Physiological evidence for a high-affinity cadmium transporter highly expressed in a Thlaspi caerulescens ecotype

A - Papers appearing in refereed journals

Lombi, E., Zhao, F-J., McGrath, S. P., Young, S. D. and Sacchi, G. A. 2001. Physiological evidence for a high-affinity cadmium transporter highly expressed in a Thlaspi caerulescens ecotype. New Phytologist. 149 (1), pp. 53-60. https://doi.org/10.1046/j.1469-8137.2001.00003.x

AuthorsLombi, E., Zhao, F-J., McGrath, S. P., Young, S. D. and Sacchi, G. A.
Abstract

Uptake kinetics and translocation characteristics of cadmium and zinc are presented for two contrasting ecotypes of the Cd/Zn hyperaccumulator Thlaspi caerulescens, Ganges (southern France) and Prayon (Belgium). Experiments using radioactive isotopes were designed to investigate the physiology of Cd and Zn uptake, and a pressure-chamber system was employed to collect xylem sap. In contrast to similar Zn uptake and translocation, measurements of concentration-dependent influx of Cd revealed marked differences between ecotypes. Ganges alone showed a clear saturable component in the low Cd concentration range; maximum influx V(max) for Cd was fivefold higher in Ganges; and there was a fivefold difference in the Cd concentration in xylem sap. Addition of Zn to the uptake solution at equimolar concentration to Cd did not decrease Cd uptake by Ganges, but caused a 35% decrease in Prayon. There is strong physiological evidence for a high-affinity, highly expressed Cd transporter in the root cell plasma membranes of the Ganges ecotype of T. caerulescens. This raises evolutionary questions about specific transporters for non-essential metals. The results also show the considerable scope for selecting hyperaccumulator ecotypes to achieve higher phytoextraction efficiencies.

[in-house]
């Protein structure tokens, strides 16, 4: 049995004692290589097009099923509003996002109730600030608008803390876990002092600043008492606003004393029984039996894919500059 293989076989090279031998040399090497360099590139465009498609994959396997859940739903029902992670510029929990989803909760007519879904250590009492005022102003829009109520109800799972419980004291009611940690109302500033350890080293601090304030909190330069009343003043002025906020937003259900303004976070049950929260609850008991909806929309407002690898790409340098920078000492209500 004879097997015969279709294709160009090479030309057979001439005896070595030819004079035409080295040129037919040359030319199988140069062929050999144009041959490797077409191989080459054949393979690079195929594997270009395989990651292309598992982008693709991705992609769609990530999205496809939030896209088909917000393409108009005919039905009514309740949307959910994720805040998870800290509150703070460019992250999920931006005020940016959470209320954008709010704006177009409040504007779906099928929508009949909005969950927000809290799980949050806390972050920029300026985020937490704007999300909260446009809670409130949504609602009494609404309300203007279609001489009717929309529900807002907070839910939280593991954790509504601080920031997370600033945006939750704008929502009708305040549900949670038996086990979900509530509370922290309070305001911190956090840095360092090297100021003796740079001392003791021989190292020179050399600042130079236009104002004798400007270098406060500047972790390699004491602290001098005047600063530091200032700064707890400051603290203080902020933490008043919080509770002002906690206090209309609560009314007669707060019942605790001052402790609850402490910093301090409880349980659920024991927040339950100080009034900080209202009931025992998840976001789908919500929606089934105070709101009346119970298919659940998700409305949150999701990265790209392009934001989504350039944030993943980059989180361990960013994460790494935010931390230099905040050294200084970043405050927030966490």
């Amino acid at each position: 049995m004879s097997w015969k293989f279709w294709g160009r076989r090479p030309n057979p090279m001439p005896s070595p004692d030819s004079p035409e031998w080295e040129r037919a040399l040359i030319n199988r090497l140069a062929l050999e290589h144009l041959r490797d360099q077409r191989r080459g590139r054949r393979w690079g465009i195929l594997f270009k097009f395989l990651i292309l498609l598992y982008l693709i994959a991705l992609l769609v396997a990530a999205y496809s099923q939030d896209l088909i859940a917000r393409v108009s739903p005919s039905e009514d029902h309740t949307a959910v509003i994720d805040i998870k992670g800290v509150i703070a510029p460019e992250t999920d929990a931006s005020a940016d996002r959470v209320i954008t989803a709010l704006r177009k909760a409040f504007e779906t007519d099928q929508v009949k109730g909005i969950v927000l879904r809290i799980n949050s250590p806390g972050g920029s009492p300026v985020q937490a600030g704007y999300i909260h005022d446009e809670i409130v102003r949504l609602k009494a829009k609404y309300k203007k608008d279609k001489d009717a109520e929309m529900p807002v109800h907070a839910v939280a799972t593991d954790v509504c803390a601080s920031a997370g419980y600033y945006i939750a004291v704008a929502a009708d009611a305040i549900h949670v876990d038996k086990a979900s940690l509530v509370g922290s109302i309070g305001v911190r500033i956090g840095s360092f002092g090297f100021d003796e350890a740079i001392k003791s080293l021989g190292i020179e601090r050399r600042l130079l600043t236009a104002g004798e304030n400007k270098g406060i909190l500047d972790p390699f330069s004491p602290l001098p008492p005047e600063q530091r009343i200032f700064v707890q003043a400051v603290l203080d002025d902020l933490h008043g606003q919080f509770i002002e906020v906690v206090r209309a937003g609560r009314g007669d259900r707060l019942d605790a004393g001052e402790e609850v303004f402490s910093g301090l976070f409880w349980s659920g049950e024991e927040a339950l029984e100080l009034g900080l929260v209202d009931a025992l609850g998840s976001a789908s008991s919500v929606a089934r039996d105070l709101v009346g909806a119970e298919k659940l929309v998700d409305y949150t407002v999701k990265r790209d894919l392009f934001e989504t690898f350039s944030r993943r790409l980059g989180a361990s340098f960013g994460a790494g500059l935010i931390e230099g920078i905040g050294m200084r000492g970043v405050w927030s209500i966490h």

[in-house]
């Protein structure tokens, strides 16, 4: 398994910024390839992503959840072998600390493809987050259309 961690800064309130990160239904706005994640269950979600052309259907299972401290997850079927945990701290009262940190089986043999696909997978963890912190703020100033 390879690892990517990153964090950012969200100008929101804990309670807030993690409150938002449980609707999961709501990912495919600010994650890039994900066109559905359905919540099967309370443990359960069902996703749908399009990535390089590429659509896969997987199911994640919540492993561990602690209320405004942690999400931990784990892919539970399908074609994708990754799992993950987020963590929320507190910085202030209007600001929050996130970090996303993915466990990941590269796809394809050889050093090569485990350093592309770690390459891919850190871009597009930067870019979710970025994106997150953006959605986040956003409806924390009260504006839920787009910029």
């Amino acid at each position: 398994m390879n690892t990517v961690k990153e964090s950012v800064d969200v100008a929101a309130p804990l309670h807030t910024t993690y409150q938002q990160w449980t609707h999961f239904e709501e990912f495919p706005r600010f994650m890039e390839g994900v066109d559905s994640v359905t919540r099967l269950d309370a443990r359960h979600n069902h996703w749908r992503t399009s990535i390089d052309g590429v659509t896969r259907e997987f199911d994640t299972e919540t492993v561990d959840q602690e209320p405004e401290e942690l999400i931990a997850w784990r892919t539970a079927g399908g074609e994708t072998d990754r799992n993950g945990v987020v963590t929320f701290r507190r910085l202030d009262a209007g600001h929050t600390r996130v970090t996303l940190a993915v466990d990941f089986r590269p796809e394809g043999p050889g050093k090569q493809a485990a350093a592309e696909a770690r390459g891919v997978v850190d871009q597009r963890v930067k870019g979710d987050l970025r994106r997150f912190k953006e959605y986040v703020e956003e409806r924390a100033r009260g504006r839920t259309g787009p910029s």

KeywordsPlant Sciences
Year of Publication2001
JournalNew Phytologist
Journal citation149 (1), pp. 53-60
Digital Object Identifier (DOI)https://doi.org/10.1046/j.1469-8137.2001.00003.x
Open accessPublished as non-open access
FunderBiotechnology and Biological Sciences Research Council
Funder project or code443
512
Heavy metal uptake by plants
Remidiation of metal contaminated soils by plants (PHYTOREM)
Soil protection and remediation by chemical and biological approaches
Project: 4323
Output statusPublished
PublisherWiley
ISSN0028-646X

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